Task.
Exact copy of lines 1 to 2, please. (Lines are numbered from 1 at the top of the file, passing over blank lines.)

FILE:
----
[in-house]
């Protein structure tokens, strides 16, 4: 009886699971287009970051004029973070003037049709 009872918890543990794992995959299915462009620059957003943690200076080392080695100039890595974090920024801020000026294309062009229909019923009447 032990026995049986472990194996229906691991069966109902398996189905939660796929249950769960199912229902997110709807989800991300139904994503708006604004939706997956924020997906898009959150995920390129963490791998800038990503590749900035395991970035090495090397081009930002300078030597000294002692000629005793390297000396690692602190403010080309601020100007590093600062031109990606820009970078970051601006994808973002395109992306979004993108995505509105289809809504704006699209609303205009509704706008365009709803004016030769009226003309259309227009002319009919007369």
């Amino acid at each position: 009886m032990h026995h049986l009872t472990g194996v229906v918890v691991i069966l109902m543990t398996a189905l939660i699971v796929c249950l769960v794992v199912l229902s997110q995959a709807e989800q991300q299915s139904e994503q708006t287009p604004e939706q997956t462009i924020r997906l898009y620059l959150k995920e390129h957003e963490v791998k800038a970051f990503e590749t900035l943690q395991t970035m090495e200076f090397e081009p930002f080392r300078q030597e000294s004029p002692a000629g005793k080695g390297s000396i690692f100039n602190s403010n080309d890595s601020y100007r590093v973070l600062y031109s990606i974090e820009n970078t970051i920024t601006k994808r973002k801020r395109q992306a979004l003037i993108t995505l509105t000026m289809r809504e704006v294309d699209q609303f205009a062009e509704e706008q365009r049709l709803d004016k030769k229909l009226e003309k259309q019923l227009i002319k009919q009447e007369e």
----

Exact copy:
[in-house]
């Protein structure tokens, strides 16, 4: 009886699971287009970051004029973070003037049709 009872918890543990794992995959299915462009620059957003943690200076080392080695100039890595974090920024801020000026294309062009229909019923009447 032990026995049986472990194996229906691991069966109902398996189905939660796929249950769960199912229902997110709807989800991300139904994503708006604004939706997956924020997906898009959150995920390129963490791998800038990503590749900035395991970035090495090397081009930002300078030597000294002692000629005793390297000396690692602190403010080309601020100007590093600062031109990606820009970078970051601006994808973002395109992306979004993108995505509105289809809504704006699209609303205009509704706008365009709803004016030769009226003309259309227009002319009919007369």